Lord of the Flies was published as long back as 1954, almost three scores of years to the day. But has the descriptions attached with it, the self-sounding importance of the imagery used changed any? Well, we can only comment and not review the book as iconic as William Golding’s wartime offering. To do otherwise would be to try and fill up sand in water sieves and believe ourselves to be great in what we do.

The story begins with the imagined sequence of the boys descending onto an island and gradually as they descend into rapidly disintegrating chaos, we know the same is happening with the adults elsewhere. Is this an imagery that the author wanted us to see and feel? Is this something which was glaringly obvious in its expression but we, as humans, decided to blind ourselves from it? We can only think. Perhaps the process might alleviate us a little. The boy, Jack paints his face, to signify an insignia but we should not forget at the same time, that this is what is father is doing somewhere else. The older species would probably be putting names to it, names that distressingly sound like a uniform and a banner or an insignia. So where’s the difference? It might be argued that the younger species is only aping the older and expectedly, revered ones but where’s the glorifying distinct difference that should be present?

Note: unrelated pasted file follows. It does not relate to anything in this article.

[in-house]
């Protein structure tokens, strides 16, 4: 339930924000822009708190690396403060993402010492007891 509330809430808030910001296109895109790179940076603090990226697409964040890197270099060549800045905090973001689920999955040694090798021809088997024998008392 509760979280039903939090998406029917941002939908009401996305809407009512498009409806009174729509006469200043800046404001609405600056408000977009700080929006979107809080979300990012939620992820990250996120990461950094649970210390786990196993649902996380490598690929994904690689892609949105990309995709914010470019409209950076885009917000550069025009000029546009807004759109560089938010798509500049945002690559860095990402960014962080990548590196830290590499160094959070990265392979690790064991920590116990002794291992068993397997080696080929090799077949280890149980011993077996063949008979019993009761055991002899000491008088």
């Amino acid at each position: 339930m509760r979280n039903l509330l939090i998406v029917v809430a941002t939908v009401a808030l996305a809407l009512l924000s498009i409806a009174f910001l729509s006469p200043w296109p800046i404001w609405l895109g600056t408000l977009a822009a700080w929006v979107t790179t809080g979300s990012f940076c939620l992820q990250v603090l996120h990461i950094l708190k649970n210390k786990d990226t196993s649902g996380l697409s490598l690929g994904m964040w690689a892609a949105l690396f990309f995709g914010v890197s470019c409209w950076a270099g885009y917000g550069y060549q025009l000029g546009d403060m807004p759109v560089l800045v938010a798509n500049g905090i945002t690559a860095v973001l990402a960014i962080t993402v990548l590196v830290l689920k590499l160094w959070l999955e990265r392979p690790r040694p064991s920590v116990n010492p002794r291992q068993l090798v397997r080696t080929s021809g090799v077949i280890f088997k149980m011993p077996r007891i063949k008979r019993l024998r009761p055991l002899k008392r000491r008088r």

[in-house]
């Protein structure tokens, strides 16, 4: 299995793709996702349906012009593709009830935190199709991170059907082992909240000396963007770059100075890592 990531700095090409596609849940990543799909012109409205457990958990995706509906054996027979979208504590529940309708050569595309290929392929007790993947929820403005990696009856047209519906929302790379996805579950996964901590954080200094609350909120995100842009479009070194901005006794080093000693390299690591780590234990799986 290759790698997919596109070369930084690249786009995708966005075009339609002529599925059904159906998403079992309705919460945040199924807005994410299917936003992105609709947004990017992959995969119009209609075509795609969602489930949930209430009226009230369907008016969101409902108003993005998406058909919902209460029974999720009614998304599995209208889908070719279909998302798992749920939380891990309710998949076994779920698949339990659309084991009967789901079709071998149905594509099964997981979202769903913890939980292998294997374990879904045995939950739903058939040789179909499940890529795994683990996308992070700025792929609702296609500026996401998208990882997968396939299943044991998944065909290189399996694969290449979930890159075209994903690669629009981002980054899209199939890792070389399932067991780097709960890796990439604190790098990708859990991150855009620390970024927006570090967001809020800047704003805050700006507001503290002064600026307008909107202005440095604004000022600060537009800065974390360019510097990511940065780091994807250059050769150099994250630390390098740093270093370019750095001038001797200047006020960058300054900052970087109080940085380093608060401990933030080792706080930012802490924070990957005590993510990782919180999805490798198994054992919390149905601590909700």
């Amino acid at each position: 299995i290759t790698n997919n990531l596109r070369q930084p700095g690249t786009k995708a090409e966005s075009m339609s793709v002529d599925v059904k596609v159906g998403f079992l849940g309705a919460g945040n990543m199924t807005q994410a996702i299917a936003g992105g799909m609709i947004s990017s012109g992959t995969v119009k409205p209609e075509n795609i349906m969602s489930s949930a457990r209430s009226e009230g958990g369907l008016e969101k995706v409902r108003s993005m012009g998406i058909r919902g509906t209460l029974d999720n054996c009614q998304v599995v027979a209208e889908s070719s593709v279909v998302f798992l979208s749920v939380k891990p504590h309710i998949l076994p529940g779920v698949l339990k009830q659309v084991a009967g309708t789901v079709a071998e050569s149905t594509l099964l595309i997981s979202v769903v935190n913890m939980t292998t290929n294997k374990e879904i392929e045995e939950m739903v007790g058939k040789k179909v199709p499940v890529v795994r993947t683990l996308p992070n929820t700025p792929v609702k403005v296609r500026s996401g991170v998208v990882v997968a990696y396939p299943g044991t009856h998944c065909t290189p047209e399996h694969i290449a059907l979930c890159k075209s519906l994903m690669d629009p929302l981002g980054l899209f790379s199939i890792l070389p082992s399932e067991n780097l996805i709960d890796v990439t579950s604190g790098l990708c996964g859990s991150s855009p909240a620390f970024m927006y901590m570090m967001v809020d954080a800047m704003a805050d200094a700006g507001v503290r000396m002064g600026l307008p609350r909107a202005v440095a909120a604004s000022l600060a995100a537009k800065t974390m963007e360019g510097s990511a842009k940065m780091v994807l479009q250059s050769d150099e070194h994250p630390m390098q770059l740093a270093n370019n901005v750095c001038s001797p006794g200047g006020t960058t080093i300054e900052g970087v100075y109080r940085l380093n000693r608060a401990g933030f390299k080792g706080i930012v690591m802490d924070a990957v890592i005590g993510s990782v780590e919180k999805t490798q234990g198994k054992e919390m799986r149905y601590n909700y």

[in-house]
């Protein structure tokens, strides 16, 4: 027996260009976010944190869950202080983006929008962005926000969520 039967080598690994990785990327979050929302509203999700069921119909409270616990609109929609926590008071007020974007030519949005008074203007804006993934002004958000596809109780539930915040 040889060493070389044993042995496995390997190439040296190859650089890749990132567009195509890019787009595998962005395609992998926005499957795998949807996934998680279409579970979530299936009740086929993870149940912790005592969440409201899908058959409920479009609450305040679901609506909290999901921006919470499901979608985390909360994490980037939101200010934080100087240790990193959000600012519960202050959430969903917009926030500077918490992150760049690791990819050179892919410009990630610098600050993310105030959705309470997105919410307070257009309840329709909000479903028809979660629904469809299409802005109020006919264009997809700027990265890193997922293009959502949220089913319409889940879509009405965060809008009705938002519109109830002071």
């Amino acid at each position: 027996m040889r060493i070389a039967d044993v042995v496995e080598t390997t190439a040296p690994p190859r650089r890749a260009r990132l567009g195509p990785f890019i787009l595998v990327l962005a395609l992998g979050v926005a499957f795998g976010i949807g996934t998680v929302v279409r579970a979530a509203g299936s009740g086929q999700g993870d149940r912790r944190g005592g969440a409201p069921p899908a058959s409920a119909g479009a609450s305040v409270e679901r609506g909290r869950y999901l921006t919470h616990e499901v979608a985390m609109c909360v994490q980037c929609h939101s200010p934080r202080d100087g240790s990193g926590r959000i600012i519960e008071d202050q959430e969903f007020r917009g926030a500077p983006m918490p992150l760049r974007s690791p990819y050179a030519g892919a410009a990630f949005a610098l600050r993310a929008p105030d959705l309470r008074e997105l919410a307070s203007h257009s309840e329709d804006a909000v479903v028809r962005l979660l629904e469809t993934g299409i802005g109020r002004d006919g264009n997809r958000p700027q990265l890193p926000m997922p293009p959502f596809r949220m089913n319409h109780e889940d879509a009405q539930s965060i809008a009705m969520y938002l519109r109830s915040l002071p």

The finish brings us about the rescue of the boys by a British soldier and this is where the similarities end because no one’s there to rescue the adults. And isn’t this proposition infinitely scarier than the former? For when adults go to the mad-house, who is going to slap them in the face and shake them to their senses? No one and that is the world we are living in. We are governed by adults as stupid as the kids, if not more so but the irony demands us to obey what they say.

In all fairness, Piggy represents the modern human being. He believes he knows all, but does not, he feels the need to say something in all matters even if his opinions sound as intelligent as  the sound of a lawn mower on a piece of dry sand. He holds theories about how ‘British’ means civilized and the entire black race is doomed to be savage. But in the end, it is him that holds the aura of indispensability because of not what he innately has, but because of something which he possesses, his spectacles which help the motley band to light a fire. And this is perhaps symbolic of the world we live in, idiots (read: adults) rule because they have the means and the goods, and not because they have acquired even a semblance of intelligent maturity.